MEXICO CITY (Reuters) - Mexico will likely ask the World Trade Organization to settle a dispute with China over government aid to textile makers after bilateral talks failed to reach a deal, an economy ministry spokesman said on Thursday.
Mexico’s economy ministry said in a statement that trade officials from both countries had met but that they could not come to an agreement. The ministry said that it still hoped to negotiate a solution, but that it would defend Mexico’s interests under WTO rules.
Formerly requesting a dispute panel “is a natural step once an agreement is not reached during the consultation period,” an economy ministry spokesman said.
The economy ministry said Australia, Brazil, Colombia, the European Union, Guatemala, Honduras, Peru and the United States had expressed interest to join Mexico in its complaint.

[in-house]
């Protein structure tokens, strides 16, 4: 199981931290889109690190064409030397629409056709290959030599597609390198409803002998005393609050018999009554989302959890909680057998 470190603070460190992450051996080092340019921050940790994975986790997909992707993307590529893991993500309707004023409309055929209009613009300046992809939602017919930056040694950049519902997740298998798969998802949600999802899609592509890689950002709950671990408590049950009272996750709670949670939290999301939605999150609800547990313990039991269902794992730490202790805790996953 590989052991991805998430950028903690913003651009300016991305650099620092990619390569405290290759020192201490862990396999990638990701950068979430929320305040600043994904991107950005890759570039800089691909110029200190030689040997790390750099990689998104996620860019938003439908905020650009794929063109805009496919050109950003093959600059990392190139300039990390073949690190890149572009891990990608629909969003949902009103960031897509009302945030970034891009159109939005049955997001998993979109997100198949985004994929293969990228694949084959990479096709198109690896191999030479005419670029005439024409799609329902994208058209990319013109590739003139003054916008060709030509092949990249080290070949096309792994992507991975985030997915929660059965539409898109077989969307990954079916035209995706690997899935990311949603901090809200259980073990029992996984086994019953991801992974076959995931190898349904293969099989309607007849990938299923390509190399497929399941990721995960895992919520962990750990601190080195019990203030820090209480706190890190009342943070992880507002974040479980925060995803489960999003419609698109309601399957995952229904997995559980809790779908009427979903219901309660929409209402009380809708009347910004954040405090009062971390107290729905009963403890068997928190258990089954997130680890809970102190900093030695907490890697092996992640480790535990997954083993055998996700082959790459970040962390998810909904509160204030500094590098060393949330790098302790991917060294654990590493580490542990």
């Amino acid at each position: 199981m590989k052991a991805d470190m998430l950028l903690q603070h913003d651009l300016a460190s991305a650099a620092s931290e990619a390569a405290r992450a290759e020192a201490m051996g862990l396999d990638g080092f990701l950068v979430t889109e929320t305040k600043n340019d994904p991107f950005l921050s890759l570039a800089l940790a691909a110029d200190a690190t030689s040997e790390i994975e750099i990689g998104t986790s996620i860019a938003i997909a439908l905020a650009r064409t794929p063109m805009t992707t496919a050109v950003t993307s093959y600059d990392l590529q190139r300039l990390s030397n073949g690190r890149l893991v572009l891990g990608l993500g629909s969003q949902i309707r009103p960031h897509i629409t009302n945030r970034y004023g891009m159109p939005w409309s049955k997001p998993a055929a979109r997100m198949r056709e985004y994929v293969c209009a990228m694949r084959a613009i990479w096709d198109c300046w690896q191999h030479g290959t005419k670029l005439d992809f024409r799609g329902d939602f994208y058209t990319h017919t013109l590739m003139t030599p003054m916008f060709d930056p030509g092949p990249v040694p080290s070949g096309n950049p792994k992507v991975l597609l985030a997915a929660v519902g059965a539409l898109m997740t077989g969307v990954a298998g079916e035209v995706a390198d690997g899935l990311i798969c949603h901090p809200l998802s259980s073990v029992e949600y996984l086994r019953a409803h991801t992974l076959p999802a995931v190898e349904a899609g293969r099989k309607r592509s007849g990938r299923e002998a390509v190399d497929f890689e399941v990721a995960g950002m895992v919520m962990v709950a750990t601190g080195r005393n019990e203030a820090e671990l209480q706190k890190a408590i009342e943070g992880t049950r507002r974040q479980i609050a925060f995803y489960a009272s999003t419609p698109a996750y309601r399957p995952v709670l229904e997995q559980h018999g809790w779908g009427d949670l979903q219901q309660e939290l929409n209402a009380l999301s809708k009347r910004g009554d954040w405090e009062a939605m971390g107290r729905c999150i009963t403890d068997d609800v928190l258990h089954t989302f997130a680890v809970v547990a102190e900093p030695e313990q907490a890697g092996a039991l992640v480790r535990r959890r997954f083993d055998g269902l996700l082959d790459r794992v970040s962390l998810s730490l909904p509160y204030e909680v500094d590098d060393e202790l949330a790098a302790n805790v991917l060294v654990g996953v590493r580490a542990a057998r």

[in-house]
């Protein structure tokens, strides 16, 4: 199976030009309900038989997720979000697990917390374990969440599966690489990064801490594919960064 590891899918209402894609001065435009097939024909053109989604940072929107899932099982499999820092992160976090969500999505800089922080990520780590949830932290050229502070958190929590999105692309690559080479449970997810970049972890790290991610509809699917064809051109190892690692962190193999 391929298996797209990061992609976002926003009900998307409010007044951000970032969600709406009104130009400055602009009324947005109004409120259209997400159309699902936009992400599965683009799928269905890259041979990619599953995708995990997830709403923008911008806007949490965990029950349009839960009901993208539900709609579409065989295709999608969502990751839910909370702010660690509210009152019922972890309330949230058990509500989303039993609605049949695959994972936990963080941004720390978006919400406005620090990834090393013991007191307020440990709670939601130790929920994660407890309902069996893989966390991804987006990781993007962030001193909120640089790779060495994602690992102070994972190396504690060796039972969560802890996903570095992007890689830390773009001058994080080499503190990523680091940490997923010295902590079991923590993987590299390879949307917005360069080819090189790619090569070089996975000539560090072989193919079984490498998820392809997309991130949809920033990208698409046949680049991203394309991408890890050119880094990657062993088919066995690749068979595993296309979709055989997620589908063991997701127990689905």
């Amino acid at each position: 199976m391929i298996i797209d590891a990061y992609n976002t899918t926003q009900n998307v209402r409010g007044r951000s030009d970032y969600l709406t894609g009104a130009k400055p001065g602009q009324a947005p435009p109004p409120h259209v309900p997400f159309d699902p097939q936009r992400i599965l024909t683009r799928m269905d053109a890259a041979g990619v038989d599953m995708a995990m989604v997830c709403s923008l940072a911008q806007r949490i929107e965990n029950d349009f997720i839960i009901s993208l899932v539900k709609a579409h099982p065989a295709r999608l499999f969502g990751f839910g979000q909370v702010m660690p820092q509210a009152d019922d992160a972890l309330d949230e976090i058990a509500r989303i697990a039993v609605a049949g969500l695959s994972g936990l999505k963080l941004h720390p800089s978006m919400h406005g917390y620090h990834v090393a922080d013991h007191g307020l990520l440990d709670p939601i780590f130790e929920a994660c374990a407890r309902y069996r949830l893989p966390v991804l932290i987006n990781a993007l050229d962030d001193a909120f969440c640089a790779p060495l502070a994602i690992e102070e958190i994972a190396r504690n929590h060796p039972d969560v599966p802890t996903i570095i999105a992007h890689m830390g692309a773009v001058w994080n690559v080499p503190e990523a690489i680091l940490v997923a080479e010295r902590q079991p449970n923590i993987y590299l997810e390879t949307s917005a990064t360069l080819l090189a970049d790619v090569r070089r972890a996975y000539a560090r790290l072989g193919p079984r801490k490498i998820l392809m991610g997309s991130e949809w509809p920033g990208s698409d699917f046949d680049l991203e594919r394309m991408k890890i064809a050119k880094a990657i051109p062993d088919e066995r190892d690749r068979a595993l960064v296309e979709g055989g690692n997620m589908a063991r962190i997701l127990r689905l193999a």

China refused to allow other countries to participate in talks, the ministry said.
In October, Mexico filed a complaint with the WTO accusing China of giving tax breaks and other favourable deals to its own clothing and textile businesses, starting the clock on a 60-day deadline for a bilateral deal under WTO rules.
Mexico could ask the WTO to rule on the case after December 15, the ministry said.
In its complaint, Mexico said Beijing was effectively subsidizing Chinese textile and clothing firms by exempting them from income taxes, value-added taxes and municipal taxes.
Mexico also said Chinese support including cash payments from government agencies and discounts on loans, land rights and electricity prices broke WTO regulations.
The textiles spat is Mexico’s fourth WTO complaint against China. The two countries are top competitors in the U.S. market and vie against one another for foreign investment.
Reporting by Adriana Barrera; Editing by Lisa Shumaker